Some Effects on Inflation from Harvey and Irma

By Michael Ashton

It has been a rough few weeks. First, Hurricane Harvey drenched Houston and south Texas with feet of rain, turning millions into temporary refugees and tens of thousands of them into longer-term refugees as 40,000 homes were destroyed along with a million automobiles. Then, Hurricane Irma battered Miami and Tampa Bay, which is a rare feat, and seems likely to make it the fourth most-damaging hurricane in nominal dollar terms in US history (behind Katrina, Sandy, and Harvey).

And of course, there’s the memorial of September 11th. I once thought that this day would someday become less raw, but remarkably the passage of time has not applied the usual salve in this case. I don’t know why. But the terrorist attacks of that day no longer affect the markets, so we nod and somberly reflect, and move on.

But those other two events will have an impact on markets and on data. Interestingly, the initial response to Irma was a strong rally in equity markets, as the damage was not as great as originally feared – perhaps $50bln, rather than $250bln, in damages. Aside from the human toll, whose value is beyond accounting, this is potentially a large figure for insurance companies and owners of catastrophe bonds (or what is left of them) but a mere scratch on the GDP of the nation as a whole. The total cost of the two hurricanes will be something in the neighborhood of 1% of GDP – although very unevenly distributed.

It is de rigeur in times like these to point out that GDP will increase over time with the expenditure of rebuilding, but of course the nation is not better off and so this is not good for the economy. More thoughtful models note that the national accounts gain that 1% back over the next few years, but local production from the affected areas is at least temporarily reduced so that the net effect is actually somewhat negative over the next several years. The net effect overall is small…but very unevenly distributed.

Some of the upward inflation pressure from the hurricanes comes from the additional pressure in commodities markets. Demand for steel and wood are likely to be elevated as these areas rebuild. For a short time, there will be higher prices for these things locally, and for gasoline, due to the difficulty of delivery to the affected communities. The additional demand might even cause some marginal pressure in commodities markets for industrial metals (e.g.). But in the longer-term there will be no shortage of these items because these goods are bought and sold on international markets and are easily delivered to ports in Houston, Miami, and Tampa Bay. It just takes some time to get the logistics train running. But the uneven distribution of the damage will matter in other ways. For example, there is no way to take a surplus of shelter in one area of the country and move it to another area (mobile homes excepted). Those 40,000 homes in Texas and thousands of others in Florida will need to be rebuilt in situ. Many others will need significant repairs to be nominally habitable. This will not happen overnight, which means that there is an abrupt shelter shortage in Houston and in Florida, and this can be expected to affect inflation.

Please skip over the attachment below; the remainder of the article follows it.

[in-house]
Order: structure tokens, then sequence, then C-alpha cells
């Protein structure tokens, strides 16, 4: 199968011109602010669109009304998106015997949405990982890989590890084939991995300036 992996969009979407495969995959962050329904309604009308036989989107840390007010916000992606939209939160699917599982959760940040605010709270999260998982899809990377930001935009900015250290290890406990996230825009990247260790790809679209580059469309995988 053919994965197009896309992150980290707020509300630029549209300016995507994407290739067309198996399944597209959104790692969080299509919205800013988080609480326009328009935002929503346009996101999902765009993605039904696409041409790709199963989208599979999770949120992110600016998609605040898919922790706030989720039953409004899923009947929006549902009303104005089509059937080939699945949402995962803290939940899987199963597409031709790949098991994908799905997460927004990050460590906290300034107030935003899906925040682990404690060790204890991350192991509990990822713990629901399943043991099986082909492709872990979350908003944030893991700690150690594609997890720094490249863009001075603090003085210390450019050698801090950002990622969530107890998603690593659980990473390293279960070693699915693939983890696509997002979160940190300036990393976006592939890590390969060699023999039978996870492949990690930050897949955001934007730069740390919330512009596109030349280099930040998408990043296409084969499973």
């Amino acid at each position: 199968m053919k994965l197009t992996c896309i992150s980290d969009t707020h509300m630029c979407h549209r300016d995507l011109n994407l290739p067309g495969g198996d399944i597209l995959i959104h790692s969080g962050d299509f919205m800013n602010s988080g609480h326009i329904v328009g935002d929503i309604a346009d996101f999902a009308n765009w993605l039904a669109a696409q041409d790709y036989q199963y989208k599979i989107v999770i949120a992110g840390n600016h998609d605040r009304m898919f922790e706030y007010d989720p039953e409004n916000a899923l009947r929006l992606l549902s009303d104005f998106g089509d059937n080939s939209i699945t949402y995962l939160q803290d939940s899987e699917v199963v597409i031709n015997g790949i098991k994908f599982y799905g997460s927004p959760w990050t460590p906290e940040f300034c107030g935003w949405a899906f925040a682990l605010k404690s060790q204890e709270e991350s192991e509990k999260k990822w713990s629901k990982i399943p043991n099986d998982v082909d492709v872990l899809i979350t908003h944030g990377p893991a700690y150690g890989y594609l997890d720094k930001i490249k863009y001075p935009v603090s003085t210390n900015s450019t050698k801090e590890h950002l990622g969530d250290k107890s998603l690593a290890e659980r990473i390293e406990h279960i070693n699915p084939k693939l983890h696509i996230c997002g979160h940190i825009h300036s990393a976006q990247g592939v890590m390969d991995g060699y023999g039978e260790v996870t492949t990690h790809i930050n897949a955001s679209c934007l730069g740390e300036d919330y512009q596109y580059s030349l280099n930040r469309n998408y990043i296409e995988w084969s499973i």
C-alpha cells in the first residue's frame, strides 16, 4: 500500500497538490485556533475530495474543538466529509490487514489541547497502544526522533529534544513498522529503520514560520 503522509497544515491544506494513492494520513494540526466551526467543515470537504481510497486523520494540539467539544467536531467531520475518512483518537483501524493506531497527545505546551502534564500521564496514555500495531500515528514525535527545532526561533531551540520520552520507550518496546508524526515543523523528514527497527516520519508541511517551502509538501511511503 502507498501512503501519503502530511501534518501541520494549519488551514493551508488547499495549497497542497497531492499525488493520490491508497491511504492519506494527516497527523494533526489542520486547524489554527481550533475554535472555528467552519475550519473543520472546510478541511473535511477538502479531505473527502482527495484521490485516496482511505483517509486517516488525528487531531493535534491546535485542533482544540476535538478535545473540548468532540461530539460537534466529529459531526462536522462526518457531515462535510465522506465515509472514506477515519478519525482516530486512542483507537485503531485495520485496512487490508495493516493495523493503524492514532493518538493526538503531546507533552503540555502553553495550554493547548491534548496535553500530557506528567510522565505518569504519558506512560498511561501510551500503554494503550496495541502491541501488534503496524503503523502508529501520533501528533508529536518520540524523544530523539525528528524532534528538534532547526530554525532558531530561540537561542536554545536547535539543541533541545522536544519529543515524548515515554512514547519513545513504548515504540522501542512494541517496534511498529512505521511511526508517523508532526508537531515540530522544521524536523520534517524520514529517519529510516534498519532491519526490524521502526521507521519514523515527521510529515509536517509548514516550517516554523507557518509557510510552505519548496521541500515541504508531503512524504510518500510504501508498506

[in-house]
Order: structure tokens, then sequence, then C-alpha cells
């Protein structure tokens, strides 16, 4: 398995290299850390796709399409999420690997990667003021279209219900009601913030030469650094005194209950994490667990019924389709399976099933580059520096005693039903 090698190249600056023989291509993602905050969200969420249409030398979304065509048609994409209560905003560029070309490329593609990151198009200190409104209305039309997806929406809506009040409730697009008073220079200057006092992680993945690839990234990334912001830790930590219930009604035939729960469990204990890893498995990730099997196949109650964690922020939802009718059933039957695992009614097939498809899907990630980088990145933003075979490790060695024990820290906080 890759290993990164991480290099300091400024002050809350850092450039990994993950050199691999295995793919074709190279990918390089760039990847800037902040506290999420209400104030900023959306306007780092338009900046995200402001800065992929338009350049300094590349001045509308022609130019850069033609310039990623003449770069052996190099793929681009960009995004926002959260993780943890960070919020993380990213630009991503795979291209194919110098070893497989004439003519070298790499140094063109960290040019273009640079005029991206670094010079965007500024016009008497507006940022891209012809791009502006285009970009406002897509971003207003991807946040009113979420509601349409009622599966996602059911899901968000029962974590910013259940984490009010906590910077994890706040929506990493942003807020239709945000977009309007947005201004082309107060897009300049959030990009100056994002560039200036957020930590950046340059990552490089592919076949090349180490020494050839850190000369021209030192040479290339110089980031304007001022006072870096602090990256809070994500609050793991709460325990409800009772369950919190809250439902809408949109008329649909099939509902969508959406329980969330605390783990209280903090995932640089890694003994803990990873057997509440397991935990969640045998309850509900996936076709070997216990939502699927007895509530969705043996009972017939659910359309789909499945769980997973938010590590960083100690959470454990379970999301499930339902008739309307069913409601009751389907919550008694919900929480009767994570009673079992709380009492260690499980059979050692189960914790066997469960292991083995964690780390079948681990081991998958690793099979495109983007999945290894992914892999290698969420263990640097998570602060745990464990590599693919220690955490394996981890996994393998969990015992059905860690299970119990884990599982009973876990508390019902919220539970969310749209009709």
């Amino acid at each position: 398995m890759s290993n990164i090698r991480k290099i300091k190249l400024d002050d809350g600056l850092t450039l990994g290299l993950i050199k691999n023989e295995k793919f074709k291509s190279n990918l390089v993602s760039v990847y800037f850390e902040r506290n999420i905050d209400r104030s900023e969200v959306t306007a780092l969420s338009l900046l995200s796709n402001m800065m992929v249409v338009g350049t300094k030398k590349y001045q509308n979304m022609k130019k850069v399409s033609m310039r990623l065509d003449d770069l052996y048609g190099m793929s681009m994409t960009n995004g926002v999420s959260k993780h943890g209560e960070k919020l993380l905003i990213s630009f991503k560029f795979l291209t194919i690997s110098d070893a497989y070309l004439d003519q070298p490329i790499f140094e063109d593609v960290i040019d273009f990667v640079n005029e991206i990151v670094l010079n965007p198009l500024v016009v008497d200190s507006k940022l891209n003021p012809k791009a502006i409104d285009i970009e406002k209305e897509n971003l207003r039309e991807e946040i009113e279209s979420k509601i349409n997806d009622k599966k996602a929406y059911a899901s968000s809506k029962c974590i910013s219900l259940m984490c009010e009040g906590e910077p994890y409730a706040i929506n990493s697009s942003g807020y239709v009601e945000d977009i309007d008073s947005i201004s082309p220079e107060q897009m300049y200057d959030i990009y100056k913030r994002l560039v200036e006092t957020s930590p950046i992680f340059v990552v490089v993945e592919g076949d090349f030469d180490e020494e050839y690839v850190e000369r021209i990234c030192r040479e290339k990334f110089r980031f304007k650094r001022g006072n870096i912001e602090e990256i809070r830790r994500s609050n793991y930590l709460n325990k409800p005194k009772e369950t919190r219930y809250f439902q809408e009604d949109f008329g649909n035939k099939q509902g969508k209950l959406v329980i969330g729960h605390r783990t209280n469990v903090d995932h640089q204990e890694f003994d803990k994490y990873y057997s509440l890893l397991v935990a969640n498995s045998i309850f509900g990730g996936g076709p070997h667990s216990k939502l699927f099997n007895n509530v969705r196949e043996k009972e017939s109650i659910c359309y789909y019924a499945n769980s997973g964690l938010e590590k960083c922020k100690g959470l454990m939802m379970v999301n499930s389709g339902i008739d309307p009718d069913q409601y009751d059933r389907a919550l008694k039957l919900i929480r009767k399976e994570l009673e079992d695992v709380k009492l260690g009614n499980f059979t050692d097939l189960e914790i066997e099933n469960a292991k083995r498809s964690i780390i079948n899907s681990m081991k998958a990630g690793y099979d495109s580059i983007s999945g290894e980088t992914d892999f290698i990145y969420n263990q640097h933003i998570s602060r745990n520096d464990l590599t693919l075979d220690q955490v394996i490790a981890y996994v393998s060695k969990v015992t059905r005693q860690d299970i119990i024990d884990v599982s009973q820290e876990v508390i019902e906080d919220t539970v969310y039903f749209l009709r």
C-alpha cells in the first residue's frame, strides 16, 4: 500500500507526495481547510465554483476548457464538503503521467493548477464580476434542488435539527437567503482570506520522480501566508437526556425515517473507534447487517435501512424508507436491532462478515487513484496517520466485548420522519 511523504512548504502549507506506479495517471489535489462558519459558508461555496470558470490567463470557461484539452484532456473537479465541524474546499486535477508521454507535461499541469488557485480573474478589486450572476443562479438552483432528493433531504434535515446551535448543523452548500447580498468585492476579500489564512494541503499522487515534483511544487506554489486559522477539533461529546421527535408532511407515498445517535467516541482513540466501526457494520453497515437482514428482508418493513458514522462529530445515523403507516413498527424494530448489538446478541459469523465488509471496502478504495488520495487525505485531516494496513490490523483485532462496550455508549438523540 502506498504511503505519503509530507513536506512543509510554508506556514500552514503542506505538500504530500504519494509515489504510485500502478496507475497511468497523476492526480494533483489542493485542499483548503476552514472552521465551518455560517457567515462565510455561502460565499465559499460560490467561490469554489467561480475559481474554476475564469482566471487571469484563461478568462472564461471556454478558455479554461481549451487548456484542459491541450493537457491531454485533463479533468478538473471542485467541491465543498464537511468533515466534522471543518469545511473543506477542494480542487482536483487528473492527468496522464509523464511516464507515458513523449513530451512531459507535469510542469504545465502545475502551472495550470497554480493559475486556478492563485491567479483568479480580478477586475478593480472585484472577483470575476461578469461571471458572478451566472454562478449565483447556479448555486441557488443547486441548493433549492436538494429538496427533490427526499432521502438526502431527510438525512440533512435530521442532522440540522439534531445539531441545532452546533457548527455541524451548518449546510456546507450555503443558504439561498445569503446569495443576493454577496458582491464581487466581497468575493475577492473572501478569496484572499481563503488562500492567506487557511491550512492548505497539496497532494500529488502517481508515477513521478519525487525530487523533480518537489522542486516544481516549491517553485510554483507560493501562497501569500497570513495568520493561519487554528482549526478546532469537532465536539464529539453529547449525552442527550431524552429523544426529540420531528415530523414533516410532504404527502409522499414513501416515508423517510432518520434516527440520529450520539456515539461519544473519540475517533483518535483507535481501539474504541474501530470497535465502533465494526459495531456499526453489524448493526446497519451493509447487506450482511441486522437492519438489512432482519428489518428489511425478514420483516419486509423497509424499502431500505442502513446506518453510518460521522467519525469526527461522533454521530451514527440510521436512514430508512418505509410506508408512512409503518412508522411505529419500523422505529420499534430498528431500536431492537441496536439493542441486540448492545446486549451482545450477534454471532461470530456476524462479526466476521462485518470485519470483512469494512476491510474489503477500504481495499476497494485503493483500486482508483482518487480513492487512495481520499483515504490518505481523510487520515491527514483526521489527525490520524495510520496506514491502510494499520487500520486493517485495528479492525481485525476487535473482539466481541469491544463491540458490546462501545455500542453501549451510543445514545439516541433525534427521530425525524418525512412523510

It is very hard to assess just how much shelter inflation can be expected to follow from these storms. There aren’t many major hurricanes, and for each data point there are lots of other effects that get entangled so that my thoughts here are clearly speculative. But consider the chart below (Source: BLS), which shows Houston-area Shelter CPI (year/year) and compares it to the national Shelter CPI.

In September 2008, when Hurricane Ike hit Texas, housing prices nationally were already decelerating. They had remained elevated in Houston up to that point – thanks in part to $120/bbl oil – but probably would have rolled over almost immediately when the global financial crisis smashed energy markets along with housing markets. Yet, in Houston home prices actually accelerated over the next year before finally declining in late 2009. This is likely to be a side-effect of Ike, and I think we will see similar effects in the cost of shelter in Houston, Miami, and Tampa Bay this time too. This will likely provide a small upward lift to national Shelter prices and hence core CPI over the next year.

The other way that the hurricanes will help push core CPI higher is by helping to alleviate the recent pressure on motor vehicle prices. As the chart below (Source: BLS) shows, new and used vehicle inflation has not been a significant contributor to inflation since early 2012, thanks partly to years of channel-stuffing by manufacturers offering 0% financing along with great lease terms for those who don’t want to buy.

But consider late 2009. The “Cash for Clunkers” program, which took effect in mid-2009, provided cash rebates for consumers to swap used cars for new cars. While largely considered a failure as a stimulus plan, it did produce a sharp increase in motor vehicle prices overall. Prior to C4C, motor vehicle prices were stagnant; by the program’s end prices were rising and they kept rising for some time, at a rate of about 5% per annum between late 2009 and late 2010 – about 4% faster than core inflation at the time. Cash-for-Clunkers took about 700,000 cars off the road. Harvey is taking out about a million. Though those are all in Texas cars, unlike houses, are mobile and surplus inventories will surely be shipped southward with alacrity.

I don’t know why this is a bullish thing for the equity market. But I understand why inflation swaps are at three-month highs and headed higher.

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